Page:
“I can’t remember why I love you so much.”
Two boys meet in a small town in France, they have different backgrounds, but become great friends. They dream of life in Paris. When they grow up they head off to seek fame and fortune. They become the post-impressionist painter Paul Cézanne and novelist/journalist Émile Zola. Cézanne et Moi is a fictionalized account of the lifelong—and often troubled—friendship of these two paragons of the arts in 19th Century France.
It should be noted that from an American perspective, Cézanne is far better known. Many Americans only know Zola because of his part in the Dreyfus Affair. Yet in their time, Zola was an important novelist whose fame far outshone that of his boyhood friend.
This film, though is not about their literary or artistic accomplishments, but about the friendship that goes back to their childhoods in Aix-en-Provence. Zola (Guillaume Canet) was an Italian immigrant whose father had died. He grows up without wealth or advantage. Cézanne (Guillaume Gallienau) is from a well-to-do family. Both disdain the bourgeois ethic of the day. As adults they set off to Paris. Their lives continue in parallel even though they are in different fields. Zola finds success and quickly takes on the middle class trappings. Cézanne, although his family has wealth, chooses to live the life of a struggling artist. He never really finds acceptance in the art world. Even the outcast Impressionists don’t accept him.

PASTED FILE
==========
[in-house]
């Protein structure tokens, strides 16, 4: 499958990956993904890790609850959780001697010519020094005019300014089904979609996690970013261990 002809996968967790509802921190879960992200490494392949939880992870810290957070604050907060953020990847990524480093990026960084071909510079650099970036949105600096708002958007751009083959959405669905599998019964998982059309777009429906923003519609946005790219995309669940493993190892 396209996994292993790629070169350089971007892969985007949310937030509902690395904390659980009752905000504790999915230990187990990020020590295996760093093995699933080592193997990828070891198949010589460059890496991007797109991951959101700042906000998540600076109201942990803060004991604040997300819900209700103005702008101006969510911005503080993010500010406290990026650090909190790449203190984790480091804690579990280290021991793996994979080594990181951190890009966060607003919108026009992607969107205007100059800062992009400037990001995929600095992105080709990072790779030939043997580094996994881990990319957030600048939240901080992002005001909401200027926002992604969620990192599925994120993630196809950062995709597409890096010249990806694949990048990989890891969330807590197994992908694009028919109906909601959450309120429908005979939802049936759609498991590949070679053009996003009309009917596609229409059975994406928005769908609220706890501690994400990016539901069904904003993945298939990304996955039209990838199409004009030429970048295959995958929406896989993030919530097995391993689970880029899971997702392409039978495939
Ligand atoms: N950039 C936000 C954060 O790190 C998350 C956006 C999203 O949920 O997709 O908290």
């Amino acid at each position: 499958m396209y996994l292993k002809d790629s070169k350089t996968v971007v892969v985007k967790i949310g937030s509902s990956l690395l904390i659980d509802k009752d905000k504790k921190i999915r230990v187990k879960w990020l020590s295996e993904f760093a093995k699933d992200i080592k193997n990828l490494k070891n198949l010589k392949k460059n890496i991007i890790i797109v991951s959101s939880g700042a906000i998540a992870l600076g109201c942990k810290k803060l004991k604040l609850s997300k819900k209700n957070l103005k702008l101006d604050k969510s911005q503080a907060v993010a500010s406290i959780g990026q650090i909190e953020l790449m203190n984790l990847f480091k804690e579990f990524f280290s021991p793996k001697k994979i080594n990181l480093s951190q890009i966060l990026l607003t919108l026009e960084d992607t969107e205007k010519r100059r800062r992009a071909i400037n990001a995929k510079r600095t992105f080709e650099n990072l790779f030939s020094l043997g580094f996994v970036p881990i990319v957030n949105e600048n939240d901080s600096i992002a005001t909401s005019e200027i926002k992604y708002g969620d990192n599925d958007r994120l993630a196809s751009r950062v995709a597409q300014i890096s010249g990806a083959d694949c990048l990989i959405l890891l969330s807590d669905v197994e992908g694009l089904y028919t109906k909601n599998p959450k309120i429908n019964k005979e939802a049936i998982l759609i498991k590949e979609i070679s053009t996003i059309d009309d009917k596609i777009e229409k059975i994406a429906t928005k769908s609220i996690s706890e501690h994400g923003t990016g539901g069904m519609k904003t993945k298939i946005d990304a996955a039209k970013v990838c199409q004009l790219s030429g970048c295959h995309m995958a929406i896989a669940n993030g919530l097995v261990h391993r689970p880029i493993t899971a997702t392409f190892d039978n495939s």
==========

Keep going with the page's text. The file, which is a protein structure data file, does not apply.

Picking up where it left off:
The two men at times cross paths and renew their friendship, but often Cézanne behaves boorishly, or Zola says something that upsets his friend. There is a certain bromance angle to the film. The two men have a genuine affection for each other, but they often seem to be at odds. The real break comes when Zola publishes a novel with a character that Cézanne believes is based on him. He finds it insulting. Later in the film, when there is a chance at reconciliation, Cézanne hears Zola telling others that his friend is a genius, but “a stillborn genius”.
A thread of irony runs throughout the story. By the end of their lives, Zola had gained the world that Cézanne‘s family had always had, while Cézanne lives as though he were impoverished. Zola was by far more successful in their lifetime, but today Cézanne is far better known. But the highest irony is that these two men wanted the friendship they had when they were younger, but could never seem to reconnect with it.
The film demonstrates how fragile friendship can be. It also shows the value of friendship and what is lost when those bonds are not maintained. These two men could have added a great deal to each other’s lives, but their failure to stay connected meant that each was diminished.
Photos courtesy of Magnolia Pictures